02.04.2019 | Where do things stand with the Energy Strategy 2050 goals?

Nuclear energy as a key bridging technology

The Federal Energy Strategy 2050 (ES 2050) is ambitious. Are the goals really achievable? In his analysis Nick Zepf, Head of Corporate Development at Axpo, concludes that assumptions in many areas of the ES 2050 are too optimistic. A longer service life for the nuclear power plants would create some leeway in implementing these goals. But: "A realistic review of the ES 2050 is absolutely essential."

In May 2017, 58.2 per cent of Swiss voters said "yes" to the new energy law. The new law prohibits the construction of new nuclear power plants, while existing plants may operate as long as they are deemed safe. Part of the power that will be lacking after their shutdown is to be compensated by consumers through savings, and a further portion replaced by renewable energies and/or ensured through power imports.

The Federal ES 2050, which was published in September 2012, defines how this will work. The 842-page report covers the entire energy industry and also prescribes ambitious goals for the power industry, which is the area relevant for Axpo.

However, Nick Zepf, Head of Corporate Development at Axpo, indicates that various prerequisites and parameters have changed since the publication of the ES 2050. These include technology, policy, regulations as well as the acceptance of certain technologies by society.

As a result, he took a closer look at the underlying assumptions behind the ES 2050 and adapted these where necessary.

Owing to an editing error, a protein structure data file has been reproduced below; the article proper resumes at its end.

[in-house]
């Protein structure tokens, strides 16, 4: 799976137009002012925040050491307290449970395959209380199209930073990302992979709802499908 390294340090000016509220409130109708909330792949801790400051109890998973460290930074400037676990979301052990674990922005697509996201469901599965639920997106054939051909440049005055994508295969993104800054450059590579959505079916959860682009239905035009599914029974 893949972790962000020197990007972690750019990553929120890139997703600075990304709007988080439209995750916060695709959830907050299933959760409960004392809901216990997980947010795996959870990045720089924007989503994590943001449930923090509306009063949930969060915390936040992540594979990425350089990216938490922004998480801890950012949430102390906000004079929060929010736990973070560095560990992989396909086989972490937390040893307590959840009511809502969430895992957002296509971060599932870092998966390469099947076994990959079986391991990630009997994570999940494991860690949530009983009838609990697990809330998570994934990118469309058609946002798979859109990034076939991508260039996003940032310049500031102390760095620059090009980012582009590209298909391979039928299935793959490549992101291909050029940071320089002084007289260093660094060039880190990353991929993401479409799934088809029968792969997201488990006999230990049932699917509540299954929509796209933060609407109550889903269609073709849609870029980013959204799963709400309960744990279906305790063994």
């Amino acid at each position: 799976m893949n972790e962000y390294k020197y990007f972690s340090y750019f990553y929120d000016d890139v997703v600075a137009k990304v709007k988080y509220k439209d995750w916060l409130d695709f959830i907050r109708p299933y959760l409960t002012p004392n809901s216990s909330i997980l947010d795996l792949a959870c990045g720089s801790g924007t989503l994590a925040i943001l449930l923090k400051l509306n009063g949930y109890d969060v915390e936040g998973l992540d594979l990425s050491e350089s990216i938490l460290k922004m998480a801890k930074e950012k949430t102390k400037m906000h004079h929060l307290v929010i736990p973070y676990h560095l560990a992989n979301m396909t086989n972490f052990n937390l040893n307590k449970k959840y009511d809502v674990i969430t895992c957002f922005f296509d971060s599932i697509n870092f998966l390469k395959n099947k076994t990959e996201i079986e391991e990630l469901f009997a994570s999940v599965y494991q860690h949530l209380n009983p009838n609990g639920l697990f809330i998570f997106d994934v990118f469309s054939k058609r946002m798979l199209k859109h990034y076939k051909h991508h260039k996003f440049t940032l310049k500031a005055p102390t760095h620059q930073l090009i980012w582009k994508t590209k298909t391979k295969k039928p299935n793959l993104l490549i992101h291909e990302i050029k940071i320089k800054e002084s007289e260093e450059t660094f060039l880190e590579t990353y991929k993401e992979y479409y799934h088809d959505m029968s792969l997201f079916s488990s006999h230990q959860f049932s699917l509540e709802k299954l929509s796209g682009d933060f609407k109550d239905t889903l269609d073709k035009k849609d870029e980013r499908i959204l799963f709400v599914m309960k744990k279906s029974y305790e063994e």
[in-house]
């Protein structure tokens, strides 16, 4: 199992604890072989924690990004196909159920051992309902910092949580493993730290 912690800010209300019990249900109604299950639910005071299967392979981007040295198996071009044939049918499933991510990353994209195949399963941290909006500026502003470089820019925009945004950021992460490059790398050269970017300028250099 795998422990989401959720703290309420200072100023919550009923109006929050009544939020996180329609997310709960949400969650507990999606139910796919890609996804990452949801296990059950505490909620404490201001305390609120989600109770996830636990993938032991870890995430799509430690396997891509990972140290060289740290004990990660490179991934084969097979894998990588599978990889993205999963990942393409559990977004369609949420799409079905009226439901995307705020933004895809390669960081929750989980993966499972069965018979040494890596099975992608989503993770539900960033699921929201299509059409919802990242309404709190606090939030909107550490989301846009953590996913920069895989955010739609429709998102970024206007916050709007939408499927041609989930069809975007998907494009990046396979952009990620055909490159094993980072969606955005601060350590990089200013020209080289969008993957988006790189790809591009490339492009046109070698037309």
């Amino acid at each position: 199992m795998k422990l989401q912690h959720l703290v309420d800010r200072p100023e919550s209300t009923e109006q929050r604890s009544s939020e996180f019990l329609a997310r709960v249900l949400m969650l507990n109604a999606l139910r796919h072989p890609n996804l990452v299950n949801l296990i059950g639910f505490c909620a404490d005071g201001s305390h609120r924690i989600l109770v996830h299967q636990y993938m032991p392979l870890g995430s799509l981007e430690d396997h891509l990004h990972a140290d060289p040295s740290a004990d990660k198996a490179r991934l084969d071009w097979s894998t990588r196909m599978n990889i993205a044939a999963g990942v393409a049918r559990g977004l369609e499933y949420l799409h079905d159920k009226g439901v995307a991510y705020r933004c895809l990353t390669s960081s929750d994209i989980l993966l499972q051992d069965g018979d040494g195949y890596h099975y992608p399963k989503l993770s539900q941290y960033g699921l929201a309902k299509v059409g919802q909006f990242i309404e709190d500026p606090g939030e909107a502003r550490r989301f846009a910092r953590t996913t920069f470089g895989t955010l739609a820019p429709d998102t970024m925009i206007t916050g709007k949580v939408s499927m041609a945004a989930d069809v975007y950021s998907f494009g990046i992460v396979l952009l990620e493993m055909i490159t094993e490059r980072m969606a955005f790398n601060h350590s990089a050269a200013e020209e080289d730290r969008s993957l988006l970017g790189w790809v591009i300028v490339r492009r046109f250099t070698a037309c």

Where things stand

For example, the new residual water provisions will make it nearly impossible to realise the construction of new hydropower plants as foreseen by the ES 2050. The goals defined in the area of wind power cannot be achieved either. In 2017, only 20 percent of the energy strategy target goal for 2020 had been achieved (see above, Graphic 2). Set-backs rather than progress has been the case in the area of geothermics: A commercial project is not in sight today, the costs with over 10 cents/kWh of electricity are too high and acceptance by the population is low according to Zepf.

Things look more positive for photovoltaics. The 2020 goals were already tripled in the year 2017. So one can expect higher capacities of electricity from photovoltaic by the 2030. The ES 2050 assumptions for the period from 2035 to 2050 are realistic (see above, Graphic 3). The continued operation of the nuclear power plants (as long as they are safe) also has a positive impact on power supply. If Beznau, Gösgen and Leibstadt run for 60 years, the ES 2050 calculates a positive balance of 10 TWh until 2030, and 8 TWh until 2040.

Power shortage

When comparing the ES 2050 goals with the adapted assumptions, Zepf comes to the following conclusion: "By 2035 we will have substantially more energy than assumed by the ES 2050 because the nuclear power plants will generate electricity for a longer period of time." Nuclear energy is therefore a "key bridging technology" under the ES 2050. The lacking production from hydropower, geothermics and wind will, however, result in a production shortfall in 2050 as compared to the ES 2050 goals and amount to 11 TWh (see graphic below)

Comparison Energy Strategy original and adapted